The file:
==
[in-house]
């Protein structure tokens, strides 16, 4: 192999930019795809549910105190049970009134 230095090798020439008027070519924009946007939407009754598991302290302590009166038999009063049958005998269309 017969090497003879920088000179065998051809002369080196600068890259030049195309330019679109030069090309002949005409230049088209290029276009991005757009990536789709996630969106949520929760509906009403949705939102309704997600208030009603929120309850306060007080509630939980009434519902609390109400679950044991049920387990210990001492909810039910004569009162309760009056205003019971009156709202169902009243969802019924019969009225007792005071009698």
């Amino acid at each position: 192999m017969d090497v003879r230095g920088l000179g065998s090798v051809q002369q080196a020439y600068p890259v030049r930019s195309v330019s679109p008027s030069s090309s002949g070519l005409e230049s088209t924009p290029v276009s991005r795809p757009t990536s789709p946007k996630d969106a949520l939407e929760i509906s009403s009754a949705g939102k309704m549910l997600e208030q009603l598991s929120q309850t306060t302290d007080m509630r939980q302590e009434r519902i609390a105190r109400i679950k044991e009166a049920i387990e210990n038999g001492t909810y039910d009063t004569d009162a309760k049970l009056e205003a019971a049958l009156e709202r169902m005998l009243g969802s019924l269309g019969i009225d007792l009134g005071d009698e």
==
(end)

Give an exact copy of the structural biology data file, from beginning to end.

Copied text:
[in-house]
């Protein structure tokens, strides 16, 4: 192999930019795809549910105190049970009134 230095090798020439008027070519924009946007939407009754598991302290302590009166038999009063049958005998269309 017969090497003879920088000179065998051809002369080196600068890259030049195309330019679109030069090309002949005409230049088209290029276009991005757009990536789709996630969106949520929760509906009403949705939102309704997600208030009603929120309850306060007080509630939980009434519902609390109400679950044991049920387990210990001492909810039910004569009162309760009056205003019971009156709202169902009243969802019924019969009225007792005071009698």
């Amino acid at each position: 192999m017969d090497v003879r230095g920088l000179g065998s090798v051809q002369q080196a020439y600068p890259v030049r930019s195309v330019s679109p008027s030069s090309s002949g070519l005409e230049s088209t924009p290029v276009s991005r795809p757009t990536s789709p946007k996630d969106a949520l939407e929760i509906s009403s009754a949705g939102k309704m549910l997600e208030q009603l598991s929120q309850t306060t302290d007080m509630r939980q302590e009434r519902i609390a105190r109400i679950k044991e009166a049920i387990e210990n038999g001492t909810y039910d009063t004569d009162a309760k049970l009056e205003a019971a049958l009156e709202r169902m005998l009243g969802s019924l269309g019969i009225d007792l009134g005071d009698e």